July 8 is the International Day of the Mediterranean Sea, an appointment to celebrate the many wonders of this sea and to turn the spotlight on the state of health of the Mare Nostrum and the actions we can undertake to protect it.
Environmental sustainability is a topic very dear to IBSA. Indeed, among the various goals of the project Sailing into the Future. Together is also that of promoting a sustainable lifestyle through sailing, that is, the green sport par excellence, since through sailing it is possible to enjoy the sea without damaging the environment.
Spending a lot of time at sea and on the ocean, many skippers are already witnessing the extent to which the marine environment has been damaged and how much action is needed to change course. During navigation, in fact, sailors can check first-hand the state of health of the sea, starting from the small – but equally harmful – wastes that they encounter afloat, the anomalies concerning the marine fauna, the impact of the climate change on gulfs and coasts, up to the actual floating islands of garbage, extremely dangerous not only for the marine ecosystem, but also for man.
Besides pollution, there are changes that affect also the weather, and in both cases the performance of sailors can suffer from their effects. Alberto Bona himself has repeatedly reported his experience, describing situations where pollution and weather affected his regattas. For the new atmospheric phenomena occurring due to climate change, an in-depth analysis is required by skippers before getting on board. “These changes are affecting us sailors almost everywhere. In recent years, very violent phenomena – actual small hurricanes – have also been taking place in the Mediterranean. Once, during the Middle Sea Race around Sicily”, explained Alberto, “I ran into one of these hurricanes in the south of the island, which incidentally did a lot of damage as well”.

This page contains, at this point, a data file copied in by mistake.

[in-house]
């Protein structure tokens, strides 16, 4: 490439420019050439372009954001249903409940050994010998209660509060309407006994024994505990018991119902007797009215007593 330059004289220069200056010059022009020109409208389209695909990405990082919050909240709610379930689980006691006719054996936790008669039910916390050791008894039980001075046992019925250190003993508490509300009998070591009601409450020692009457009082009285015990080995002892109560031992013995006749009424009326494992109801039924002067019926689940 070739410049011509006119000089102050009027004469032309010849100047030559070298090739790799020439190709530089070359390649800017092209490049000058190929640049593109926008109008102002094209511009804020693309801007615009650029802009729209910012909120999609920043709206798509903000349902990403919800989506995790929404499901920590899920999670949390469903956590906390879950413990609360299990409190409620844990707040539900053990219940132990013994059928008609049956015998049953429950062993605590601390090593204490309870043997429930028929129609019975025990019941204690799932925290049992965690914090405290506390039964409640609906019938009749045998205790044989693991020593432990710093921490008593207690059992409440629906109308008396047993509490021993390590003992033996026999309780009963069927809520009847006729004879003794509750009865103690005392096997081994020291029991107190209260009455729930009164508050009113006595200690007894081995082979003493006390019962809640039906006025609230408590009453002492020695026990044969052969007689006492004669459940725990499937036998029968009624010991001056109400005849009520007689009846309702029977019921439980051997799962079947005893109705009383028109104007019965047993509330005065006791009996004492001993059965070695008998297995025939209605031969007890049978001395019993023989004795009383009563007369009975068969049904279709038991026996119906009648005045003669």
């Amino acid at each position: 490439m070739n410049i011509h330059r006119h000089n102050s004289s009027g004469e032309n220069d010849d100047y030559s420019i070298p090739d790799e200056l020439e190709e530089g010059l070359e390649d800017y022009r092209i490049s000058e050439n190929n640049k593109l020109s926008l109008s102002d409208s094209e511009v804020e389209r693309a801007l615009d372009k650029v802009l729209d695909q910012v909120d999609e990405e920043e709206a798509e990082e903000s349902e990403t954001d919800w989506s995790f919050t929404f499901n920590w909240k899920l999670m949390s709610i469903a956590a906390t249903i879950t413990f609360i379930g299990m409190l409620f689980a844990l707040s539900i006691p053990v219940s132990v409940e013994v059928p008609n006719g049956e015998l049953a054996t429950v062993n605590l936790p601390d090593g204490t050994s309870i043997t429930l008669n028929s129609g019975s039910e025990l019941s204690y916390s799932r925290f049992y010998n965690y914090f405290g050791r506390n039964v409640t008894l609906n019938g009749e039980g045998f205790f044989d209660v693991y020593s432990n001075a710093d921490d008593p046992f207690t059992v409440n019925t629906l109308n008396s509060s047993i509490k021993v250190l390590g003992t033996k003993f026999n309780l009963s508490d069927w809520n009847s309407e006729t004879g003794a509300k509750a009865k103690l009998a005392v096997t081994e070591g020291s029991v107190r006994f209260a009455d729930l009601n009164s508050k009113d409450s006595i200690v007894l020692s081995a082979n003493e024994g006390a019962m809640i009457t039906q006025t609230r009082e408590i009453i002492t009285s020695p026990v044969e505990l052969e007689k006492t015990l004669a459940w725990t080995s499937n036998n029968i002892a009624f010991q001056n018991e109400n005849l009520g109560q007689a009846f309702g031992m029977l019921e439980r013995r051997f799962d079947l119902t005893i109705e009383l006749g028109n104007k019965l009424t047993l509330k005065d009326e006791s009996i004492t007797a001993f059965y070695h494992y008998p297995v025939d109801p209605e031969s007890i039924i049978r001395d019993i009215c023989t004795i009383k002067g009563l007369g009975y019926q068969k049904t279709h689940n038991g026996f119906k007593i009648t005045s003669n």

Respecting and protecting the Mediterranean Sea and the marine environment in general must become a priority, and the International Day of the Mediterranean Sea underlines this urgency. As many small drops, one after the other, dig into the rock, so many small actions can help save the sea and the oceans, preserving their immense value for future generations.